In 2016, scientists confirmed the existence of gravitational waves when observing data from two massive black holes merging. These ripples were absolutely tiny but were instrumental in confirming the astronomical theory. Since then, it was believed these ripples should be measurable everywhere in the universe. The idea congealed that some sort of “gravitational wave background” should be detectable elsewhere. But where?
Theorists believed that pulsars could provide us with additional insights on this background gravitational map of the universe. Scientists had to gather data from several radio telescopes and dig through 15 years of pulsar data to paint this picture. Joel Achenbach and Victoria Jaggard writing for The Washington Post:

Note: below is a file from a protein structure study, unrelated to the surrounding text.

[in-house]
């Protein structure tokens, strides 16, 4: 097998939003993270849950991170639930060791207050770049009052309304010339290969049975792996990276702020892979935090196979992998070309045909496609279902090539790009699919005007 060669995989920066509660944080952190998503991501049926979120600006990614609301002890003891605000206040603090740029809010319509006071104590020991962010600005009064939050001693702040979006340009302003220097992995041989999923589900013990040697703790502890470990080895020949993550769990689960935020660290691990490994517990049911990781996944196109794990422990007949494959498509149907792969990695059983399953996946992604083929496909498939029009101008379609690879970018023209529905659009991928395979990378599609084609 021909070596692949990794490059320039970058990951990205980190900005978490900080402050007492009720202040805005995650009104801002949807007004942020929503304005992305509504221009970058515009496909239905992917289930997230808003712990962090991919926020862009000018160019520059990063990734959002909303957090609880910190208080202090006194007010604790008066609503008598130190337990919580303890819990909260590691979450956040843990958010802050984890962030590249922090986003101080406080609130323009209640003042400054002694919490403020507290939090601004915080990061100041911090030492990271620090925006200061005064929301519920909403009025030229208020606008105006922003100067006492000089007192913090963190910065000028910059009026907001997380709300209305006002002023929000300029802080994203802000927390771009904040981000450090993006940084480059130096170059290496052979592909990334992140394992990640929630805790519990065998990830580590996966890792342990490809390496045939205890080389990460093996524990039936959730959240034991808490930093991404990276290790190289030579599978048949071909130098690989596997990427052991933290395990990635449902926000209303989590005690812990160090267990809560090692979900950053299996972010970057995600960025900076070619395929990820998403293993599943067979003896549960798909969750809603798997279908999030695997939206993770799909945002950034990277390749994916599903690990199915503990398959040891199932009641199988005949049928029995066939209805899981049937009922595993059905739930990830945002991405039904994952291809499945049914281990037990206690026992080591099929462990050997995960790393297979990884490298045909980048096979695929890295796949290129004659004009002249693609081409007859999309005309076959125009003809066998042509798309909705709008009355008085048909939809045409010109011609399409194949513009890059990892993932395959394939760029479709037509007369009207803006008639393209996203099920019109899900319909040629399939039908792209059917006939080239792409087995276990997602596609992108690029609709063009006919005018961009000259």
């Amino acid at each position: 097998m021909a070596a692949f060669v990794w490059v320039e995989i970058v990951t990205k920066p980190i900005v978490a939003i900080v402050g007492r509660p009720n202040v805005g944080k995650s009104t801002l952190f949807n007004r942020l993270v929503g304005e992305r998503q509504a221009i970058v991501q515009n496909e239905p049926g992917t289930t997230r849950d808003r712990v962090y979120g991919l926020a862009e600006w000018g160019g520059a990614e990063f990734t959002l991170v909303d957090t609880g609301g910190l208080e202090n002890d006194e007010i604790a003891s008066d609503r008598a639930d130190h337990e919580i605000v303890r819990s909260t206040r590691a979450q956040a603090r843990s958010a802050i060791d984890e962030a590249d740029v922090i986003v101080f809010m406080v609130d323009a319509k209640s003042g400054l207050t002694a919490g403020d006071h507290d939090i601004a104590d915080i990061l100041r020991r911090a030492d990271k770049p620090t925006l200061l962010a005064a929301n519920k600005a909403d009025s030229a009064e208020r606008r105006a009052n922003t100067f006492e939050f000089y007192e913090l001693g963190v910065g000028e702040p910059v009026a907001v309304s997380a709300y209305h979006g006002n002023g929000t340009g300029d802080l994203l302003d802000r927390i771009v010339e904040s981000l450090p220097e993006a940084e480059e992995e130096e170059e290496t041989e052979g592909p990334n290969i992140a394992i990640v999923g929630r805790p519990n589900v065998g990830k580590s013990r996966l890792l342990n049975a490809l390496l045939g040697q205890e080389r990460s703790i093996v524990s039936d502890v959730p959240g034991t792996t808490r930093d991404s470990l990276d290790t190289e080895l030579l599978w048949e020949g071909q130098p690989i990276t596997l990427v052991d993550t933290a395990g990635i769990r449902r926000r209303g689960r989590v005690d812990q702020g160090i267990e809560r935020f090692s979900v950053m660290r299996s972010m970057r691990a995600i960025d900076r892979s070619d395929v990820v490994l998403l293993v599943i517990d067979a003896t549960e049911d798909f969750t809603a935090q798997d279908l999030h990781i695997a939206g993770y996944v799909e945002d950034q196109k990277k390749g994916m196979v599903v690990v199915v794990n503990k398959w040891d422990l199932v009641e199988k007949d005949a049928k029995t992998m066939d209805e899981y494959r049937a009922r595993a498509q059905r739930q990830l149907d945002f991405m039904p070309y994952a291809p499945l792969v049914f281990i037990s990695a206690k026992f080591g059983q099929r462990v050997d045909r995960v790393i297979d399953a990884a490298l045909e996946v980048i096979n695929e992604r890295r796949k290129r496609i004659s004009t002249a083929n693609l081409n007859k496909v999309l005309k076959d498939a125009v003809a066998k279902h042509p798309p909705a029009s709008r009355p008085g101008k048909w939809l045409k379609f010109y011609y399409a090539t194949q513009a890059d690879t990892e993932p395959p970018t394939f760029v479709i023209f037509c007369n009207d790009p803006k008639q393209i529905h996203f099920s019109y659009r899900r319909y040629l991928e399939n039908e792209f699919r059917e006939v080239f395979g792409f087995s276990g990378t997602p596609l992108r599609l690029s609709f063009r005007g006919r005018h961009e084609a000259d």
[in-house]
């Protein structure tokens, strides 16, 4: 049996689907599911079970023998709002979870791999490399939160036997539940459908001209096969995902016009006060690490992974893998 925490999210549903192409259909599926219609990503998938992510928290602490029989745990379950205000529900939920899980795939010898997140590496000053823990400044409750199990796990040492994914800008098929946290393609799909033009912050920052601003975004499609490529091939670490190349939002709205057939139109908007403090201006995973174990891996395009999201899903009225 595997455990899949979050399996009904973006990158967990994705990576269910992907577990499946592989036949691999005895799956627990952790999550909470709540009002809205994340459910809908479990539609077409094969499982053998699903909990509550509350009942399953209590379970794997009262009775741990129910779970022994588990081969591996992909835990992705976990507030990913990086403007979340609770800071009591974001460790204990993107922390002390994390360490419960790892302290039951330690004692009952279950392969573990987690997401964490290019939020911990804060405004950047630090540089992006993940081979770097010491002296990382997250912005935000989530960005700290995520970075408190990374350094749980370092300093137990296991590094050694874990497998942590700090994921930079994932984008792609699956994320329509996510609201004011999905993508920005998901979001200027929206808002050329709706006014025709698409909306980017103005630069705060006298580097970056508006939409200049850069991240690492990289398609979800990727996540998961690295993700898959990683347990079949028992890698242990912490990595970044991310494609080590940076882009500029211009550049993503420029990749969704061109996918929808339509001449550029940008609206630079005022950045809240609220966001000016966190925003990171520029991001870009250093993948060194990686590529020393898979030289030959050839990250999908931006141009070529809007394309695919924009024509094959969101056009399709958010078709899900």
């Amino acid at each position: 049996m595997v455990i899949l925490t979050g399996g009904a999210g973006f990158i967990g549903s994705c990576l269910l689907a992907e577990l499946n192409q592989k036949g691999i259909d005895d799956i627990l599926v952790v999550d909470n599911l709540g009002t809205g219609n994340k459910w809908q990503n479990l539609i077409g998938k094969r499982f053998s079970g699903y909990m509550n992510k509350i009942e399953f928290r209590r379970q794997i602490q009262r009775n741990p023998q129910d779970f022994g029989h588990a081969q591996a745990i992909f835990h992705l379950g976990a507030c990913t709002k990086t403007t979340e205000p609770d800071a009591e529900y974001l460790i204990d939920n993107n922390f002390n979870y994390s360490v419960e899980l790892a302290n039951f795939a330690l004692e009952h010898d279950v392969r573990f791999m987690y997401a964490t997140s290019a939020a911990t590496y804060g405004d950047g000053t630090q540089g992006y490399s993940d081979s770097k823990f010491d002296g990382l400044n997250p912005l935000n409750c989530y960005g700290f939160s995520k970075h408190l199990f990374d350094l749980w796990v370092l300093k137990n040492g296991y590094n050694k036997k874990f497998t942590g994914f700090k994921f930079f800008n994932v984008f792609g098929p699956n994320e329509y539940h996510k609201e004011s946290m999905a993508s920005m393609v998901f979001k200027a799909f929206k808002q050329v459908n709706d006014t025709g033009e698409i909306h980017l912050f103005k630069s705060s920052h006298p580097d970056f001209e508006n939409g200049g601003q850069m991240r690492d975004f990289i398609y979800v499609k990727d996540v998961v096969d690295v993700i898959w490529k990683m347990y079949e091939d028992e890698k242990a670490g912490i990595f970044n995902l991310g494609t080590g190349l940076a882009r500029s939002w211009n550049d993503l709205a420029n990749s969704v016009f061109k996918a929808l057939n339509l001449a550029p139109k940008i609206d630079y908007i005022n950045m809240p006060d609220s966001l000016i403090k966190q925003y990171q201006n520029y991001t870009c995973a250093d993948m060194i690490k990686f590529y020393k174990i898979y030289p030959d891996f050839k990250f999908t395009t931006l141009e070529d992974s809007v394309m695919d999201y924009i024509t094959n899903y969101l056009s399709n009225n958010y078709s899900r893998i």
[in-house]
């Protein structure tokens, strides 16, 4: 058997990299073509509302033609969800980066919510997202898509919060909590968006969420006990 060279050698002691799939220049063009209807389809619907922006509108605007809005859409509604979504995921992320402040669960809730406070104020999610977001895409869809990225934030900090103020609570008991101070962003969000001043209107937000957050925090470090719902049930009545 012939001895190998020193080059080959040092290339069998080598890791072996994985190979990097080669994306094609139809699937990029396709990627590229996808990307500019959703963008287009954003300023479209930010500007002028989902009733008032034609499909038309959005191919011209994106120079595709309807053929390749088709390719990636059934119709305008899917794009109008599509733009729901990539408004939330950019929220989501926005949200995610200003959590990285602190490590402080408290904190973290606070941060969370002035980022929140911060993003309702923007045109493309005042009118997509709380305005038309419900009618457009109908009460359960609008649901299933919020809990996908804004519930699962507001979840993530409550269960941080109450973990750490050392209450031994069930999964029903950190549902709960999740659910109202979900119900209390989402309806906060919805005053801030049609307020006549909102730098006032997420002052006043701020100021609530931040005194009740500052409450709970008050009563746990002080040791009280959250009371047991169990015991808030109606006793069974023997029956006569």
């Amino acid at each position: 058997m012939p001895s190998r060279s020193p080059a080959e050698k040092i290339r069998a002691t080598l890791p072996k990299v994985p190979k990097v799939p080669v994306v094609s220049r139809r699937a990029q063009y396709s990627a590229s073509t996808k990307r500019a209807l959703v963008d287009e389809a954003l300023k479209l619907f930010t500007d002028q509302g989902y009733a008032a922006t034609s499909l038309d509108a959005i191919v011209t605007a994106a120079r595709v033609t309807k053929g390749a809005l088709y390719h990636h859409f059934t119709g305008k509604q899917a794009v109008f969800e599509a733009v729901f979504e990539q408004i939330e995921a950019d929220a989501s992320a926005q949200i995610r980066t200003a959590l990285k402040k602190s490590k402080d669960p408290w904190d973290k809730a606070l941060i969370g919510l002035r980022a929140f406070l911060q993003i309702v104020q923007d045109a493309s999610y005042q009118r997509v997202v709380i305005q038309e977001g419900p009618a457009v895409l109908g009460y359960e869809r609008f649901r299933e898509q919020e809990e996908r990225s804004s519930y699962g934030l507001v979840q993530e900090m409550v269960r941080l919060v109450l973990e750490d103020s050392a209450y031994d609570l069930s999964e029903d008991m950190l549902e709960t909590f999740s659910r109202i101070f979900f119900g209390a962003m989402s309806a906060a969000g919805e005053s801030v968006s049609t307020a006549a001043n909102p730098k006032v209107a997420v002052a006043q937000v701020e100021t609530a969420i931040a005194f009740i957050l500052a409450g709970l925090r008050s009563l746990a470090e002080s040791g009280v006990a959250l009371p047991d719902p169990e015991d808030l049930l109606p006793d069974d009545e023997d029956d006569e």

The claim that telescopes across the planet have seen signs of a “gravitational wave background” has sent a thrill through the astrophysics community, which has been buzzing for days in anticipation of the papers that were unveiled late Wednesday. The discovery seems to affirm an astounding implication of Albert Einstein’s general theory of relativity that until now has been far too subtle to detect.
NANOGrav gathered data from 68 pulsars using the Green Bank Telescope in rural West Virginia, the 27 telescopes of the Karl G. Jansky Very Large Array in New Mexico, and the now-defunct Arecibo Observatory in Puerto Rico.
Teams in other countries also observed the same measurable background gravitational waves from these pulsars as predicted. These independent detections affirm Einstein’s general theory of relatively. Huge convergence. This is a historical moment of consilience!